After 200 years, Dartmouth returns papers of Native American who helped establish the college
This is the story of a betrayal that happened 200 years ago and a step today toward reconciliation.
Born in 1723, Samson Occom was the first Native American student of the Reverend Eleazar Wheelock. Occom was a gifted writer and orator, and became a minister. In the 1760s, at Wheelock’s urging, Occom traveled to Europe to raise funds for what he believed would be a school in Connecticut for Native students.
But not long after his return, he learned that Wheelock diverted the funds to the founding of a school in New Hampshire that catered to the sons of white settlers. It became Dartmouth College.
The Mohegan Tribe long wanted the college to return a collection of Occom’s handwritten papers.
Dartmouth recently returned the documents during a repatriation ceremony in Connecticut.
At the ceremony, members of the Mohegan Tribe and Dartmouth officials sat under an open tent.
Sarah Harris, Vice Chairwoman of the Tribal Council and a Dartmouth graduate, spoke to those gathered. She said for decades the Mohegans had asked Dartmouth to honor Occom’s role in the school’s history.
“Hundreds of years of not telling Occom’s story has denied both Native and non-Native students and the larger community the truth of Dartmouth’s founding,” she said.
As Dartmouth President Philip Hanlon prepared to repatriate the documents, he read from a 1771 letter Occom wrote to Wheelock about the betrayal.
“Your having so many white scholars and so few or no Indian scholars gives me great discouragement. And now I am afraid we shall be deemed as liars and deceivers in Europe.”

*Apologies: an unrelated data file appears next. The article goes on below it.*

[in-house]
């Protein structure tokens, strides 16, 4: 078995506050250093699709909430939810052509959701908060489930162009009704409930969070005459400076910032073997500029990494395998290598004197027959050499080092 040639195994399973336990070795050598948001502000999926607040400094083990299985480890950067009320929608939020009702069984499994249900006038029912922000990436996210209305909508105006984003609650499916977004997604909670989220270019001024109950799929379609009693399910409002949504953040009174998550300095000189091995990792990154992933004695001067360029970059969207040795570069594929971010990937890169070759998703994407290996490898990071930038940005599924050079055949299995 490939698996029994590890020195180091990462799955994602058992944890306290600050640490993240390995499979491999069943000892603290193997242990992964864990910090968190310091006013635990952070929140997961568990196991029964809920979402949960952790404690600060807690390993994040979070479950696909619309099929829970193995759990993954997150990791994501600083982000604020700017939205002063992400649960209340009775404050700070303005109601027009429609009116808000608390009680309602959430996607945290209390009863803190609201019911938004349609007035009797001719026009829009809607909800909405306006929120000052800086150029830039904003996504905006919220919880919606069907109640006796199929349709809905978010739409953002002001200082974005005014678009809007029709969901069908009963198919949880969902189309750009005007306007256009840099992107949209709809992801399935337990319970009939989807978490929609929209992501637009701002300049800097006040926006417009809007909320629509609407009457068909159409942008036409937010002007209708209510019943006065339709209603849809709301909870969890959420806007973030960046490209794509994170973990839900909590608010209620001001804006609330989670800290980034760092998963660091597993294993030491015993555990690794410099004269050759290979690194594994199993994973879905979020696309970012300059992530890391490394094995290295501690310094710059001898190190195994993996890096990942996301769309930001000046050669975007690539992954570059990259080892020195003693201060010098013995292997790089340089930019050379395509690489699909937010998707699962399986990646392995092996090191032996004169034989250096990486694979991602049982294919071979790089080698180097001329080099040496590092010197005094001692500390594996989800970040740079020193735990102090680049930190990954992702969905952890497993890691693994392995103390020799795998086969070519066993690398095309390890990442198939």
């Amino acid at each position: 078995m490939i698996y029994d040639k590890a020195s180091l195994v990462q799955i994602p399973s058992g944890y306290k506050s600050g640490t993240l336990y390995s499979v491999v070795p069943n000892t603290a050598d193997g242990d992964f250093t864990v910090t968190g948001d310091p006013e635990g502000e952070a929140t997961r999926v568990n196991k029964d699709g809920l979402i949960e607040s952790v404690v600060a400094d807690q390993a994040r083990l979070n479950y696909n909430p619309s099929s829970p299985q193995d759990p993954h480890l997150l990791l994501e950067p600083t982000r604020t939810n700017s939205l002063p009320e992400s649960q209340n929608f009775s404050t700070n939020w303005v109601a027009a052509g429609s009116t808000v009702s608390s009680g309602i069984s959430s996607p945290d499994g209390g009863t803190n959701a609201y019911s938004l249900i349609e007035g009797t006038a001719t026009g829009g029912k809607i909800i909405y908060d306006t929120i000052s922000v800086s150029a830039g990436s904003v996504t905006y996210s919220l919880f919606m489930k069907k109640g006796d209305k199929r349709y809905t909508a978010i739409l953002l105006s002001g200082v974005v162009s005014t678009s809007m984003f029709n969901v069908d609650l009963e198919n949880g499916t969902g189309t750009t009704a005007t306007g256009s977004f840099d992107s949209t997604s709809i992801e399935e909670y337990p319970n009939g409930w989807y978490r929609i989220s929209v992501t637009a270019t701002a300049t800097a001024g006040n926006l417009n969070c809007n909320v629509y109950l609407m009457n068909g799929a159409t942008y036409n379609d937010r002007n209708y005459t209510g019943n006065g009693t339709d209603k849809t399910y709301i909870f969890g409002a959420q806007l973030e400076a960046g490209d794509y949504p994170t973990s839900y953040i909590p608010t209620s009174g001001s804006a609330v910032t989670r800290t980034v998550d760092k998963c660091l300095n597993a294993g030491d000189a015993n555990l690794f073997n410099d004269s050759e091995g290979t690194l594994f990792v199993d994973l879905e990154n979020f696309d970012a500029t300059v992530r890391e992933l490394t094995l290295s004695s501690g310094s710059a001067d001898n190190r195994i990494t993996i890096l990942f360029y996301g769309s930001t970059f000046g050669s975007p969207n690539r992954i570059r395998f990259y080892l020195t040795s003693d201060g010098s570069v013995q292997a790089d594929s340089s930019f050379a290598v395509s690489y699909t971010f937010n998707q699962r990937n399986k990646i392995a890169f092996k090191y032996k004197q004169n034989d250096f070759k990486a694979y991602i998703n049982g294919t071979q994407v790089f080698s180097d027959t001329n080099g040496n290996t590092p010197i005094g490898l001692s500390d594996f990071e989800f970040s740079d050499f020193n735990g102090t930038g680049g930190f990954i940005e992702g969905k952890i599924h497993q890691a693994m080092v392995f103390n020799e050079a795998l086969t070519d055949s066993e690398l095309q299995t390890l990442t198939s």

Occom’s papers include letters, diaries, sermons and a page of indigenous herbal remedies. He wrote in five languages: Mohegan, English, Greek, Latin and Hebrew. Dartmouth experts say it's one of the earliest examples of written Mohegan language.
Hanlon acknowledged it took too long for the papers to return to Mohegan land.
“But they are here now, accompanied by the spirit of Samson Occom that lives with them,” he said.
Jane Fawcett got emotional as she described what the day meant to her. Fawcett is a Mohegan “nonner” —
or honored grandmother — and grew up on Occom's homestead.
“Samson Occom was very important to me,” she said. “He inspired me to go to college. … I'm sorry; I don't usually break down.”
For two centuries, Dartmouth did little to honor its founding purpose. Fewer than 20 Native American students got Dartmouth degrees between 1769 and 1969. In 1970, the school began actively recruiting. About 1,200 Native Americans have graduated since.
Mohegan leaders say the ceremony marks the start of a different relationship with Dartmouth, now that Occom’s papers are back home.